Zahra, J. (dissenting).

I dissent from this Court's order reversing the decision of the Court of Appeals and granting defendant a new trial. Although I agree that Dr. Stephen Guertin's testimony improperly vouched for the complainant's veracity and credibility, I disagree with the Court's conclusion that the trial court's curative "instruction was an insufficient remedial measure ... to erase the prejudice suffered by defendant." For the reasons stated below, I conclude that the trial court's prompt, well-articulated curative instruction was ultimately sufficient to cure the prejudice caused by Dr. Guertin's improper opinion testimony and that the trial court did not abuse its discretion by denying defendant's motion for a mistrial. Accordingly, I would deny leave.

This case stems from allegations that defendant sexually abused his ex-girlfriend's daughter (the complainant) when she was between the ages of five and nine years old. After the complainant disclosed the abuse, she was referred to Dr. Guertin—an expert in the areas of child sexual abuse, child abuse, and pediatric clinical care—for a medical examination. The complainant recounted the abuse to Dr. Guertin, who then memorialized her statements and his findings of the examination into a report. Before trial, the trial court made clear to both parties that "Dr. Guertin will not be able to testify, in any manner, that he ... believed [the complainant]" and that "Dr. Guertin also is not going to testify that he has diagnosed her as being the victim of a sexual assault or sexual abuse." Notwithstanding these directions, defense counsel asked Dr. Guertin on cross-examination why his report did not diagnose the complainant as a victim of sexual abuse. Dr. Guertin responded that his report "speaks for itself in that regard" and then volunteered his opinion that the complainant was a victim of sexual abuse. Dr. Guertin then repeated his opinion on recross-examination. After Dr. Guertin was excused, the trial court, outside the presence of the jury, raised the issue of Dr. Guertin's testimony improperly vouching for the veracity of the complainant. The parties agreed to address the issue the next day, at which time defendant moved for a mistrial on the basis that Dr. Guertin had rendered an improper opinion that the complainant had been sexually abused. The trial court denied the motion and instead issued the following curative instruction regarding Dr. Guertin's report and his opinion testimony:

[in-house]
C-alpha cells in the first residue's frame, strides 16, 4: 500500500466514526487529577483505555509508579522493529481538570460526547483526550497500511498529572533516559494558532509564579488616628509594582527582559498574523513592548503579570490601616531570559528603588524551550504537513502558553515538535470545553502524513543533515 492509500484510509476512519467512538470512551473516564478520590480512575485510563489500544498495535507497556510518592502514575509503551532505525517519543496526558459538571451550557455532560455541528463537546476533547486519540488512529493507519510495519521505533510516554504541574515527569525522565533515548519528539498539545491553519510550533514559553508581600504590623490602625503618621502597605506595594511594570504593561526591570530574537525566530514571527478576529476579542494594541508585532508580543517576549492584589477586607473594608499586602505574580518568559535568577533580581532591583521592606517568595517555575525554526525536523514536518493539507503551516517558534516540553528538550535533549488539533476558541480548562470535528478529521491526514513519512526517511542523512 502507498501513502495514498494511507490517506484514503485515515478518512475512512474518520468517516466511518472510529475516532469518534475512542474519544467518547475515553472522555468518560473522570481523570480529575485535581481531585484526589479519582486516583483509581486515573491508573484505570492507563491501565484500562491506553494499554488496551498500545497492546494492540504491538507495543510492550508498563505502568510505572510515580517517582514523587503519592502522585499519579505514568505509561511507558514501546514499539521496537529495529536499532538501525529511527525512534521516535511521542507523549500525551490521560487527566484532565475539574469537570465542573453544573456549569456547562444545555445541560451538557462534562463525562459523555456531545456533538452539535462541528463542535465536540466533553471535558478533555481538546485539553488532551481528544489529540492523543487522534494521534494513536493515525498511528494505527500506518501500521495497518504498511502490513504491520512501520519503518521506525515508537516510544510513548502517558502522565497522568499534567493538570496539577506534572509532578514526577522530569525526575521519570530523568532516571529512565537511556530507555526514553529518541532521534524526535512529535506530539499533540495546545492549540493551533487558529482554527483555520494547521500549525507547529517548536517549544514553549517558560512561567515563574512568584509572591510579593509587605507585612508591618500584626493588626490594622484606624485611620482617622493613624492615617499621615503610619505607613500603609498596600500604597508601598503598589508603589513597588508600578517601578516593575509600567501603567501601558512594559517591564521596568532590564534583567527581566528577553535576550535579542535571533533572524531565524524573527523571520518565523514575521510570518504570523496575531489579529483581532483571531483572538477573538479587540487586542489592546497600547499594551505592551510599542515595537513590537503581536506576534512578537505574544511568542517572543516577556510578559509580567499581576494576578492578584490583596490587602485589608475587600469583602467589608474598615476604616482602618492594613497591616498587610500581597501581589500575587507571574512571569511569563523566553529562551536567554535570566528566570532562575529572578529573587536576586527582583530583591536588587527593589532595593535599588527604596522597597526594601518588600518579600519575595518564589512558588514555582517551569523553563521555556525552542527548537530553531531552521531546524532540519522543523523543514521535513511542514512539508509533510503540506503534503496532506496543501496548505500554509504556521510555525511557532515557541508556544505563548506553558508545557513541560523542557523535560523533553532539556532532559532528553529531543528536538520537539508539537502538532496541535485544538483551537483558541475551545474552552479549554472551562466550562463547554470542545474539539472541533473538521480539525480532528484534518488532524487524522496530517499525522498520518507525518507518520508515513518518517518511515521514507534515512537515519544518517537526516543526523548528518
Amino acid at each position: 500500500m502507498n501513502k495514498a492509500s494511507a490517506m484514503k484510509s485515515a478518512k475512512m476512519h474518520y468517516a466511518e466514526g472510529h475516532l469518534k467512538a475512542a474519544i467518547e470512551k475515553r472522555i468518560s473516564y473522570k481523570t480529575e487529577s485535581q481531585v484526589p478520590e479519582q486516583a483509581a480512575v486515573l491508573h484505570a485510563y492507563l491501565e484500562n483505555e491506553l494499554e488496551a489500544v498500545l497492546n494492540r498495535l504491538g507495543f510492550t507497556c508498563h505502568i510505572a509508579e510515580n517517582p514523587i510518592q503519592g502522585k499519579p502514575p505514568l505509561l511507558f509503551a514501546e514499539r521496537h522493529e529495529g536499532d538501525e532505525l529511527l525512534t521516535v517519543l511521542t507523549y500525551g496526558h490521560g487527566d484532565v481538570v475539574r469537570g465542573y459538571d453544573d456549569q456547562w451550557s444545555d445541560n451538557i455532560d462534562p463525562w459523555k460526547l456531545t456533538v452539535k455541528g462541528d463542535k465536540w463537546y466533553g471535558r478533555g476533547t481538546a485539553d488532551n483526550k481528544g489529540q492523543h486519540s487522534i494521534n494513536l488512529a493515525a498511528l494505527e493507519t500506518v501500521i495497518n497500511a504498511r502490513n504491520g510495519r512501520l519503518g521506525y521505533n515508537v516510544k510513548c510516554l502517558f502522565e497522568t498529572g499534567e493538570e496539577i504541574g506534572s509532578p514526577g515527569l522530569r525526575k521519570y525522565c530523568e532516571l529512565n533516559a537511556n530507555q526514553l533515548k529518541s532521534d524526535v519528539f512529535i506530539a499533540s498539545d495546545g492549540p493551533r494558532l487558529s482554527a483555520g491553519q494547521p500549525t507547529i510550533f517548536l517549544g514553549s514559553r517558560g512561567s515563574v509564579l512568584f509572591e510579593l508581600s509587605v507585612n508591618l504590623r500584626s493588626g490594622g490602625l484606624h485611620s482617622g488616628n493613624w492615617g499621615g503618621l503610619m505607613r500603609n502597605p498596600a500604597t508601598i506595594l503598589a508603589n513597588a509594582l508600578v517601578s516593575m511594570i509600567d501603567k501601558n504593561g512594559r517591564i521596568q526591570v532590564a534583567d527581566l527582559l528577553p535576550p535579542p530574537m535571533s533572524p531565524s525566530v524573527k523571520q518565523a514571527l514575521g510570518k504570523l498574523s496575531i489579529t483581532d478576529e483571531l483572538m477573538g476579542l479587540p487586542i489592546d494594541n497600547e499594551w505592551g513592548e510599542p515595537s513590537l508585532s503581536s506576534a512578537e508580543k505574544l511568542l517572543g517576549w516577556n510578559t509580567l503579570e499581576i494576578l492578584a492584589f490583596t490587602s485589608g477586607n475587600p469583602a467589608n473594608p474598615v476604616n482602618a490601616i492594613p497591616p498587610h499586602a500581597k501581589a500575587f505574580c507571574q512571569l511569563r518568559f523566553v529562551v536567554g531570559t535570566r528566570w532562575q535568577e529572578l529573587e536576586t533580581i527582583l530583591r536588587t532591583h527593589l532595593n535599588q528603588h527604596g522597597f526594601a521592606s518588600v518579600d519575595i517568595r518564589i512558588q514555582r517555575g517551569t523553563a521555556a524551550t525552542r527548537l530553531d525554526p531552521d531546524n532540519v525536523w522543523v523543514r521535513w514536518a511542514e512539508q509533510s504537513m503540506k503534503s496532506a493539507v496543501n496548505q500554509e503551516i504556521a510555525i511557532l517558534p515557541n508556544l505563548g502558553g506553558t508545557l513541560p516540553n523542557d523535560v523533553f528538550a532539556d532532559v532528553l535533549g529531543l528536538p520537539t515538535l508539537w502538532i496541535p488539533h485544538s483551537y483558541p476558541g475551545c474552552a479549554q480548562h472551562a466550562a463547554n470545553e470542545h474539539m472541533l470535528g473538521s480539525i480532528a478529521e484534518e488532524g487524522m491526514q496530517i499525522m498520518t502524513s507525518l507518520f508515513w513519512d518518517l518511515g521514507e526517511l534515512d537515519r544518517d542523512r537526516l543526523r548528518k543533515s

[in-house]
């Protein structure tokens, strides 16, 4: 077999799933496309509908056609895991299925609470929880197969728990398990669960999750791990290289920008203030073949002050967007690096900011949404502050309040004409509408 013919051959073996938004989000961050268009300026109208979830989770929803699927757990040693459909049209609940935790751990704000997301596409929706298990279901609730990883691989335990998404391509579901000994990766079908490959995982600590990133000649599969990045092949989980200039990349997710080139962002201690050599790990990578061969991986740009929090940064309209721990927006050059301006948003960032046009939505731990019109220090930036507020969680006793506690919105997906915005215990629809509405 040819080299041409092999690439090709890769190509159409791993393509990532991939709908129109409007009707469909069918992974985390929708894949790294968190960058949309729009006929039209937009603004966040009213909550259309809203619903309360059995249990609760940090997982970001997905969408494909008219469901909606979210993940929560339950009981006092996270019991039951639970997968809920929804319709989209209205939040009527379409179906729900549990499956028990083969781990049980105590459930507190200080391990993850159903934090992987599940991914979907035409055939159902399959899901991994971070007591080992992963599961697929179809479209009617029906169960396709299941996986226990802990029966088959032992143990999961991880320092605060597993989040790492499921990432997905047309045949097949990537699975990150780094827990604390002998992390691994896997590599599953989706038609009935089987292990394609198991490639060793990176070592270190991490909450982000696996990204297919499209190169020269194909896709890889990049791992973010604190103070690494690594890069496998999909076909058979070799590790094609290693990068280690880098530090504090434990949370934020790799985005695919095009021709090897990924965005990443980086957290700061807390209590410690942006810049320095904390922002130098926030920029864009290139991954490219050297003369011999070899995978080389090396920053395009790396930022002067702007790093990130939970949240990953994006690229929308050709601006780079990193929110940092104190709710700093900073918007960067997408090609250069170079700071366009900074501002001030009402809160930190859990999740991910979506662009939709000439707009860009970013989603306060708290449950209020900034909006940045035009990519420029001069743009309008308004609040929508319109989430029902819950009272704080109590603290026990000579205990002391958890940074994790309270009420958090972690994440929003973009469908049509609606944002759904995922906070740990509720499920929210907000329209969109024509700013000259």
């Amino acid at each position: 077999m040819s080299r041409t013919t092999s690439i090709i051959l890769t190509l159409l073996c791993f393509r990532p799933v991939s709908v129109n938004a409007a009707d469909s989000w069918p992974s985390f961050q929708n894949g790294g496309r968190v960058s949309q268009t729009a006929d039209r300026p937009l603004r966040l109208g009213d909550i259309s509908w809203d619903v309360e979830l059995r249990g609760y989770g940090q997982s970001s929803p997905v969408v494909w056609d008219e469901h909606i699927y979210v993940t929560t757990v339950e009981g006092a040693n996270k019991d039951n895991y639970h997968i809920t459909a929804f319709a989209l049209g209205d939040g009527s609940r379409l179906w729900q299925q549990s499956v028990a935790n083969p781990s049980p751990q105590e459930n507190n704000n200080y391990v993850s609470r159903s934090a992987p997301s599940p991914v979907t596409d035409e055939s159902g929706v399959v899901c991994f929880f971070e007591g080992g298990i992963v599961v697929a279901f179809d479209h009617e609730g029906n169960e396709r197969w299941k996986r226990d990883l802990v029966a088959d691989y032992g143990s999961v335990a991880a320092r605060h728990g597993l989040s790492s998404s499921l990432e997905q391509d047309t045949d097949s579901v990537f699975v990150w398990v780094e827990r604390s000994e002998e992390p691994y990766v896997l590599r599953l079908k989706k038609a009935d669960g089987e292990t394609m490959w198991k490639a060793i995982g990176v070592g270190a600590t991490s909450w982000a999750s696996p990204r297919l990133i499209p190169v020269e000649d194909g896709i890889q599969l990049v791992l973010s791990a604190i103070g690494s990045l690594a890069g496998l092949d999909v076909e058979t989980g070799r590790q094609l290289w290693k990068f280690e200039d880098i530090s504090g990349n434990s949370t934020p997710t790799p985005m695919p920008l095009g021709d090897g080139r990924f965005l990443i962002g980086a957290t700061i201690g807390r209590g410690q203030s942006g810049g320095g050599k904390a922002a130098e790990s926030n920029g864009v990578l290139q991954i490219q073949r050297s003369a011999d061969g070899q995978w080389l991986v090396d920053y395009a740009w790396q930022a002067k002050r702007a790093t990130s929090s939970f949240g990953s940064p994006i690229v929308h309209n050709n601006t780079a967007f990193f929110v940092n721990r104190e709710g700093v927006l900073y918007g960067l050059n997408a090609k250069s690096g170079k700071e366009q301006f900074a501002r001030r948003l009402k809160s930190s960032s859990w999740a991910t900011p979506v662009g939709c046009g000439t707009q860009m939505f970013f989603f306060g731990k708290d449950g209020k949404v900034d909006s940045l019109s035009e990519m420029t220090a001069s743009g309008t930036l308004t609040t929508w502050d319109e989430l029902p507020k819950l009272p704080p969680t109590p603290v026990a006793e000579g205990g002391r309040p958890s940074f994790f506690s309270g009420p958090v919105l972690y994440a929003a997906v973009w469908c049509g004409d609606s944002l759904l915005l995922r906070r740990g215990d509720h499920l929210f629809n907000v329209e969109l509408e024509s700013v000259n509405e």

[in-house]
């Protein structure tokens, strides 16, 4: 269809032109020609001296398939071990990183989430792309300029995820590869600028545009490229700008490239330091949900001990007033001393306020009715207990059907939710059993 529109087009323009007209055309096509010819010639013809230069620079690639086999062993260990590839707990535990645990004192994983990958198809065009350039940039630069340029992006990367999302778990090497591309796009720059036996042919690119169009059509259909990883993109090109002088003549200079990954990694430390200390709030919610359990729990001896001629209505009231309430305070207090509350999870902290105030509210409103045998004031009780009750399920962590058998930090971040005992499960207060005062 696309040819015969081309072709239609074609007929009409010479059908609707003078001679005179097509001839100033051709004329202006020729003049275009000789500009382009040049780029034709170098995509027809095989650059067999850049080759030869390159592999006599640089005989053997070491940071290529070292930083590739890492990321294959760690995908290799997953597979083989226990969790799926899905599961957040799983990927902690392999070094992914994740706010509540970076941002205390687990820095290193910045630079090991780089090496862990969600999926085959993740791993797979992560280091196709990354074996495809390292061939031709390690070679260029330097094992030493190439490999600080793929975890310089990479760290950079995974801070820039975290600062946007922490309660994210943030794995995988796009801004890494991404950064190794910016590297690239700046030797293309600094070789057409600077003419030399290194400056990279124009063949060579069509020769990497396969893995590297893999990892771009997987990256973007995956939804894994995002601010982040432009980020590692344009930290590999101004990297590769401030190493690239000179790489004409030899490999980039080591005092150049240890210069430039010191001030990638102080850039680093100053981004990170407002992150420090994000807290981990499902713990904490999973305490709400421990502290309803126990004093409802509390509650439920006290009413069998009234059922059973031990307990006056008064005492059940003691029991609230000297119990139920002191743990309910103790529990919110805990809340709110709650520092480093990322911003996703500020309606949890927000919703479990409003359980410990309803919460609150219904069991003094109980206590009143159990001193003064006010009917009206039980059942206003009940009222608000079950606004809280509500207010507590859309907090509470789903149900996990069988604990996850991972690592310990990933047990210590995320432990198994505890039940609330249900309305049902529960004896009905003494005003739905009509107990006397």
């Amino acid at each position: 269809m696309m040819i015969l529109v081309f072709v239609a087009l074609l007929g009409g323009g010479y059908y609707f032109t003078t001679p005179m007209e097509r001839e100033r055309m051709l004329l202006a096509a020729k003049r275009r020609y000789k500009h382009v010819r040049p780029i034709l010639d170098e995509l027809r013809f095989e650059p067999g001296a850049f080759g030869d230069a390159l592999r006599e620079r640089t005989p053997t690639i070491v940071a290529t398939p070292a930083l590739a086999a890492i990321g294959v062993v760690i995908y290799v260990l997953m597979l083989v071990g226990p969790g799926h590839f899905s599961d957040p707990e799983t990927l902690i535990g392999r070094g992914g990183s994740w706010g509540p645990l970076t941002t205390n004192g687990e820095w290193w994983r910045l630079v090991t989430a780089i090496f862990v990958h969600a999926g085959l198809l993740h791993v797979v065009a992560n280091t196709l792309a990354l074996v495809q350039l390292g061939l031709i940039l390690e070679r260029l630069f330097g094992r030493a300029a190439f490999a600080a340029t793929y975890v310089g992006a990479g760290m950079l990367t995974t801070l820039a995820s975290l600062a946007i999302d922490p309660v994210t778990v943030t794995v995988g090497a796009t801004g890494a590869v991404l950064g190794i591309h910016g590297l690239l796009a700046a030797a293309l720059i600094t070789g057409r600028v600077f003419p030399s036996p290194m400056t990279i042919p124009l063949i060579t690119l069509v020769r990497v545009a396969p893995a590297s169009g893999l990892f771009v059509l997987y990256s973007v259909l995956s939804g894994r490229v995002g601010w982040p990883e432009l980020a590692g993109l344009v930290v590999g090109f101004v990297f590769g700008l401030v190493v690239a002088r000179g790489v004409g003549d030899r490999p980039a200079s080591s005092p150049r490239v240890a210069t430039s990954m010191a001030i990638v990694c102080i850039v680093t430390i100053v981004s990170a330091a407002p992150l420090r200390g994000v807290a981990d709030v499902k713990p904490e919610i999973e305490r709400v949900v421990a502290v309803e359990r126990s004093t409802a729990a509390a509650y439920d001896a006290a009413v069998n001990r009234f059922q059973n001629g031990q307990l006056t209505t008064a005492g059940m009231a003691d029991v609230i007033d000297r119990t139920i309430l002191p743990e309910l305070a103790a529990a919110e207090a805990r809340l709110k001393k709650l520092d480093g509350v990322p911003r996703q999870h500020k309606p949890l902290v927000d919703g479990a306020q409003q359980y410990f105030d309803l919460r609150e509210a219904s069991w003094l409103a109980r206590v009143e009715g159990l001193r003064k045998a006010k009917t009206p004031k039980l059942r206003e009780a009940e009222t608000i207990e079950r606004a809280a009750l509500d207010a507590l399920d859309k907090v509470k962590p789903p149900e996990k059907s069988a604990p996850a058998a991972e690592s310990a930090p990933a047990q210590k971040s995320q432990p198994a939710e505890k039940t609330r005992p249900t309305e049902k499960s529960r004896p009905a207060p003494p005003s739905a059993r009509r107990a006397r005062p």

Ladies and Gentlemen, yesterday, you heard the testimony of Dr. Guertin. Dr. Guertin's report is not evidence because it is not admis—not admissible, not because of the prosecutor or the defense attorney, but because this Court has ruled that it is not admissible under the Rules of Evidence. You are not to consider the report or any statements made by Dr. Guertin regarding the report. You are the trier of fact and shall not consider evidence that has been admitted during these proceedings.
Yesterday, you heard the testimony of Dr. Guertin. At the end of his testimony, you may believe that he rendered an opinion whether sexual assault occurred in this case. That testimony is not allowed and is stricken from the record.
An expert is prohibited from rendering an opinion that sexual assault occurred. You are not to consider any opinion that you think Dr. Guertin had regarding whether sexual assault occurred in this case. That is your decision and only your decision to make.

The jury heard testimony from nine other witnesses, including the complainant, over the course of the four-day jury trial. Defendant was ultimately convicted of four counts of first-degree criminal sexual conduct.4 In a split decision, the Court of Appeals affirmed, concluding, in relevant part, that the trial court did not abuse its discretion by denying defendant's motion for a mistrial.

Dr. Guertin's opinion that the complainant was a victim of sexual abuse improperly vouched for the veracity and credibility of the complainant resulting in prejudice to defendant. But this conclusion standing alone is legally insufficient to grant defendant a new trial. The dispositive inquiry is whether the trial court's curative instruction cured the prejudice caused by that improper testimony such that the court did not abuse its discretion by denying defendant's motion for a mistrial. A preserved, nonconstitutional error such as this is reviewed for harmless error under MCL 769.26, which provides:

No judgment or verdict shall be set aside or reversed or a new trial be granted by any court of this state in any criminal case, on the ground of misdirection of the
...

To continue reading

Request your trial
1 cases
  • People v. Moore
    • United States
    • Court of Appeal of Michigan — District of US
    • October 27, 2022
    ...vouching for a sexual assault complainant in a case that is a pure credibility contest. See People v Uribe, 508 Mich. 898, 899-900; 962 N.W.2d 644 (2021). However, that situation was described as "far more pernicious than a mere evidentiary error." Id. (quotation omitted). In contrast, a mi......

VLEX uses login cookies to provide you with a better browsing experience. If you click on 'Accept' or continue browsing this site we consider that you accept our cookie policy. ACCEPT